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The Green Room - an accompaniment to The Purple Room
After writing The Purple Room in response to annart's writing challenge, I was inspired to write The Green Room, a flash fiction story from the husband's point of view. It is an accompaniment to the first story, but I hope you enjoy both stories.
- The Purple Room - annart's challenge of the mundane
A flash fiction story in answer to annart's writing challenge about a purple room.
The Green Room
Hmmm, I put the finishing touches of paint on the new green room. I finished painting the door and out I stepped into the hall. But, I had to step back into the room to inspect my work.
Yes, it was perfect. Little Jake would love it in here now. He was three years old and too big for his crib. He needed a "big boy" bed and a "big boy" bedroom he had informed his mother and me not long ago.
"Ok, buddy," I said, "What color do you want it painted?"
"Green, daddy. I'm a 'green boy," he quipped.
"Green it is, son," I had said smiling wide and tousled his hair.
The memories in this room were remarkable. Five years ago we had adopted our little girl, Sofia Anne. We had lost our first daughter to a miscarriage. I remember the devastation like it was yesterday. We were crushed by her death but also by what the doctor told us next. It was a slim to no chance of my wife ever becoming pregnant again.
We returned home to nurse our wounds. I had sunk into a deep depression and every time I thought about adoption, as Kate, my wife wanted to do, I was engulfed with a grief so heavy that I could not even think of raising a child not my own.
Kate had pleaded with me to adopt, but when she saw the grief in my eyes she mentioned it less and less.
In fact, she finally gave up trying to convince me and decided to re-haul the pink nursery and turn it into something else. When her grief had subsided some, she took up painting again and had painted a beautiful, colorful, abstract painting on three canvas' and needed a wall to hang it on. I think it was the painting that motivated her to change the room from a pink nursery to a purple room full of light and life.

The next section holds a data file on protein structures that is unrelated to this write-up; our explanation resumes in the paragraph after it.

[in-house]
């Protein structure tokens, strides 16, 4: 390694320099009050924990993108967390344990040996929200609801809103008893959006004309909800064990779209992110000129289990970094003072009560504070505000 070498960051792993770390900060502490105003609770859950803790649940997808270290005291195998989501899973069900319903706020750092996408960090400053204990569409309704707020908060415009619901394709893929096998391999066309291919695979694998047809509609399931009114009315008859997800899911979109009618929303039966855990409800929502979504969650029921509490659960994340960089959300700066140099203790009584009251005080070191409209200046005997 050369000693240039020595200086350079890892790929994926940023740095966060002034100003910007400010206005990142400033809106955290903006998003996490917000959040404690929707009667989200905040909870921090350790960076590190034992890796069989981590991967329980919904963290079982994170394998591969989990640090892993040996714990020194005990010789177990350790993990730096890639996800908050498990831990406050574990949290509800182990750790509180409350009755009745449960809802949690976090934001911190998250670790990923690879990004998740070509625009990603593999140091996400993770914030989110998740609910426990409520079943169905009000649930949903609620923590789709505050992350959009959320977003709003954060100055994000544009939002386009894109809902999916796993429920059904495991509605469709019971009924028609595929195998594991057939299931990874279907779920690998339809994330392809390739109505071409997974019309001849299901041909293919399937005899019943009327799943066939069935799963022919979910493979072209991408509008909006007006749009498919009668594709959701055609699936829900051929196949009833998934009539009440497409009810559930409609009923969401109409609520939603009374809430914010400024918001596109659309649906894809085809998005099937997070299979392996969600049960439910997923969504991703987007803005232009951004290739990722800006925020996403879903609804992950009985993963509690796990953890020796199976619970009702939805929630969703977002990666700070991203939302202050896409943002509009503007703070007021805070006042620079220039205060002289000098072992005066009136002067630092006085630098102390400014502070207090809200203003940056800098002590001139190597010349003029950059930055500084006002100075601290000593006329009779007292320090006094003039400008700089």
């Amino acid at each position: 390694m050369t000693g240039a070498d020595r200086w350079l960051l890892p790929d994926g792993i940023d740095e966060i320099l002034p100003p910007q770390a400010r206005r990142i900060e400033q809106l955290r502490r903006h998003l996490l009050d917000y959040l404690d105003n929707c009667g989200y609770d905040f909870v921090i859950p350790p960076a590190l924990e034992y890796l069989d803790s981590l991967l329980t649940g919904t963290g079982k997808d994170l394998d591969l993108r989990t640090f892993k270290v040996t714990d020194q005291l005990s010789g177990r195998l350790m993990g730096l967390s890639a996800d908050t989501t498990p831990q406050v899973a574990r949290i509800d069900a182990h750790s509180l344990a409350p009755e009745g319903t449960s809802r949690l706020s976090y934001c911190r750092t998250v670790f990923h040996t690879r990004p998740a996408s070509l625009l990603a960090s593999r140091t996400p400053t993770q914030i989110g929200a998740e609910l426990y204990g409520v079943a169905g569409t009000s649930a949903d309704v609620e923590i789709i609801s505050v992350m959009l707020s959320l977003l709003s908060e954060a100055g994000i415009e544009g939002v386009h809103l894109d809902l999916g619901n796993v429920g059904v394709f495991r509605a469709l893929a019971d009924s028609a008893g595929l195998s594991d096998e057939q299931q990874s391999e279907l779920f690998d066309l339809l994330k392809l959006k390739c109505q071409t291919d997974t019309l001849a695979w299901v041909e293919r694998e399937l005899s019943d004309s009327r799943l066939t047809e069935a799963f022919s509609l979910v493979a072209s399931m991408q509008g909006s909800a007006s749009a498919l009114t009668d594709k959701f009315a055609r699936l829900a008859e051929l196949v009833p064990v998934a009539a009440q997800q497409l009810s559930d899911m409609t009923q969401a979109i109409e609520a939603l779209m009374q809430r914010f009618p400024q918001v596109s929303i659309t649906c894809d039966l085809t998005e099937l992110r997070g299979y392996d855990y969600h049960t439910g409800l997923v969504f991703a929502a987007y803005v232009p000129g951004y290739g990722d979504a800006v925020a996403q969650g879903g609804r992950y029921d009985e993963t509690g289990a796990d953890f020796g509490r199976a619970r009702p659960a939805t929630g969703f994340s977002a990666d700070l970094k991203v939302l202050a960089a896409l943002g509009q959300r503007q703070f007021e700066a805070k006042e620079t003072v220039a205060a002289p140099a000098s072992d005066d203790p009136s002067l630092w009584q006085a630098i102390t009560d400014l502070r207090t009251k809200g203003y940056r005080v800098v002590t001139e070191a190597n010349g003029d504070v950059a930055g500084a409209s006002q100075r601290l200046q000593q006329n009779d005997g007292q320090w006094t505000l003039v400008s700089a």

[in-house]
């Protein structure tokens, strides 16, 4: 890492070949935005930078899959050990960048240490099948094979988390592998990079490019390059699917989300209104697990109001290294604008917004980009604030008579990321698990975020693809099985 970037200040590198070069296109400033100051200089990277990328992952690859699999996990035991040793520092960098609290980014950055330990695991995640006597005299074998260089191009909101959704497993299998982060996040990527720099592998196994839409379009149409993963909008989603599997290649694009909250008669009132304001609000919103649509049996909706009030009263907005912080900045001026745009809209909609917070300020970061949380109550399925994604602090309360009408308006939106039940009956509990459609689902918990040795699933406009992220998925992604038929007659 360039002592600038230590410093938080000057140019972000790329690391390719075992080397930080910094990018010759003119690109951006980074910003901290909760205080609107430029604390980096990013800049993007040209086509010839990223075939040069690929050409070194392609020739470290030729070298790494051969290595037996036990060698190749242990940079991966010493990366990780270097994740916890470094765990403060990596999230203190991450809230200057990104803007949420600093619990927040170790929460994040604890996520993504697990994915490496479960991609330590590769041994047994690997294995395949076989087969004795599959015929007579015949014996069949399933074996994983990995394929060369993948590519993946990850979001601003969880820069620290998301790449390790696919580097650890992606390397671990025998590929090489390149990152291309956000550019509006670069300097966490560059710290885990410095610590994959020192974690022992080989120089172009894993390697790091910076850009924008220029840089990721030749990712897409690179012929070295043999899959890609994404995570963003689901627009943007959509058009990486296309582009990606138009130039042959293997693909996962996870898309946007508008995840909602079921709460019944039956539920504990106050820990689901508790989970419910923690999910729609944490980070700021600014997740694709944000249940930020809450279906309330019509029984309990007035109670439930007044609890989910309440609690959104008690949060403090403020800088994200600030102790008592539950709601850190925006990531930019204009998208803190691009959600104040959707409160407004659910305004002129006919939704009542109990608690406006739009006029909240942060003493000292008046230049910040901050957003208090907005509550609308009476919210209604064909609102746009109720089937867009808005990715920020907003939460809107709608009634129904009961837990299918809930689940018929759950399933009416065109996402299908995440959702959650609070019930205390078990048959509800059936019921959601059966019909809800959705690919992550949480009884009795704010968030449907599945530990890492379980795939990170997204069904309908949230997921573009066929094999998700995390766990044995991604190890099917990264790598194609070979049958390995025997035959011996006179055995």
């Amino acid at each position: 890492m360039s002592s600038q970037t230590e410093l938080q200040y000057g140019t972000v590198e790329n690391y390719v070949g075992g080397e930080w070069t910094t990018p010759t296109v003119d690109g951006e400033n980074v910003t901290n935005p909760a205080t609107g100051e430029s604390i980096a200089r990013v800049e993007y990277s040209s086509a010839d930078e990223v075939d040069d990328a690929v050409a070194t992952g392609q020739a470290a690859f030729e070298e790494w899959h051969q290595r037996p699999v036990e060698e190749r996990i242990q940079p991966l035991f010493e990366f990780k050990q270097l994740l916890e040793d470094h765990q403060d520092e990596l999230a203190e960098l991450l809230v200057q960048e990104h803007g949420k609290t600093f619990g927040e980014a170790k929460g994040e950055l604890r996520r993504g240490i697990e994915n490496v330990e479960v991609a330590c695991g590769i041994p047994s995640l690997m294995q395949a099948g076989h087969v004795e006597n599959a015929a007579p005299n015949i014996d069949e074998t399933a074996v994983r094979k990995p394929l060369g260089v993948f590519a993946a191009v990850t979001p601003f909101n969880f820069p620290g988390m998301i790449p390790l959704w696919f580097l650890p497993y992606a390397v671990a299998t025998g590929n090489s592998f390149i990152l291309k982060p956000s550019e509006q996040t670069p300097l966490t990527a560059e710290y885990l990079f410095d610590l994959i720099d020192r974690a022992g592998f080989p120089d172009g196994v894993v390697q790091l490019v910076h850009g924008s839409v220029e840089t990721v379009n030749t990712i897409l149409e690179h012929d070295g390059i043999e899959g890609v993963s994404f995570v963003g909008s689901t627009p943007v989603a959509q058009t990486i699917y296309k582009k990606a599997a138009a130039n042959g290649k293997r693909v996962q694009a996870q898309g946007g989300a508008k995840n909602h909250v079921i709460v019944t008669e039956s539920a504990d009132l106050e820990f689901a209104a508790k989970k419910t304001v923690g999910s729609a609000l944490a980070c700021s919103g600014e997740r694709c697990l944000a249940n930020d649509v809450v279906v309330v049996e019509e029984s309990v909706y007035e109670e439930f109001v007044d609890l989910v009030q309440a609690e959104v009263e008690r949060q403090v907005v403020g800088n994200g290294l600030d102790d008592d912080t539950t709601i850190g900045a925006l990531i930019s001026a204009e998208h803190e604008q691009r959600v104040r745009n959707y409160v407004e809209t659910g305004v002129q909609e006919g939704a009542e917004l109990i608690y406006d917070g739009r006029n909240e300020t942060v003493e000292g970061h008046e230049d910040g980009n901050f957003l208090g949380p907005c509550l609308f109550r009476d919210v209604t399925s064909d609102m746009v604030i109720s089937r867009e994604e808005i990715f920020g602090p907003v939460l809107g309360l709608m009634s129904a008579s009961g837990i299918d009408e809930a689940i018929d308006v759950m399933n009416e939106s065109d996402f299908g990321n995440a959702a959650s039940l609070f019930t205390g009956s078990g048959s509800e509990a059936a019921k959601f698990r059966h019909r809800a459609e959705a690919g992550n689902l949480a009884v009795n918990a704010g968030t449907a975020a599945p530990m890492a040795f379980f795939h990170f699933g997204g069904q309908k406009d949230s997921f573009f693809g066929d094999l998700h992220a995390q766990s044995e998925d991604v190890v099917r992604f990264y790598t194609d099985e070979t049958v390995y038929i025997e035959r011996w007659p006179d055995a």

Kate was the light and life of my life, and I began to realize that I might lose her if I completely shut down within myself. Our communication had broken down and our intimacy was at nearly zero. After several months of therapy, which Kate knew nothing about, I had finally dealt with my personal grief.
I came home from work one night to find her painting the nursery purple, and she showed me her plans for redecorating the room. It was to be a sitting room that would look out a wall of windows onto the terraced garden she had recently constructed. If was to be a room full of light and promise, she said.
It was at that moment that I realized I could no longer deny Kate's own grief and loneliness. She had been struggling with this loss as much as I had, perhaps even more.
So, the next evening I returned from work with an application to adopt a child. Kate was thrilled and so was I after all.
Sofia came into our lives six months later and we couldn't be happier. We finally had our family and Kate and I were ecstatic.
Sofia quickly became the light and life our our lives together.
Then, a funny thing happened.
When Sofia was two years old she came running down the stairs when I returned from work one day.
"Da-Da," she shouted, "Pai -, paint," she said as she pointed upstairs.
I went upstairs to find Kate directing two painters painting our third bedroom green. When I looked down at the blueprints I recognized they were for a nursery.
"Kate - -," I began.
"Yes," she said. We are pregnant again. Isn't it a miracle?"
My mouth was hanging open and Sofia stuck her fingers in my mouth. I closed my mouth to kiss them.
"How soon?" was all I could stammer.
"I am four months along, but I am resting most of the time. That's why I hired the painters."
"An ultra-sound is scheduled for Saturday and I want you and Sofia to come with me."
"It's a date," I said, engulfed in tears. "A date with the two most precious girls in my life."
So, miracles of miracles, we had a safe pregnancy and Jake was born fine with all fingers and toes.
By the time he was born, the nursery was finished and we brought him home with us and he snuggled into the crib. I still check in on Sofia and Jake every night, even though he is a "big boy" now, and marvel at how all our lives have changed.
Sofia is non-pulsed about being a big sister. Jake is the typical brother, bothering Sofia and following her around all the time trying to be part of his big sister's world.
And my world? With Kate, Sofia and Jake, my world is happy and at peace.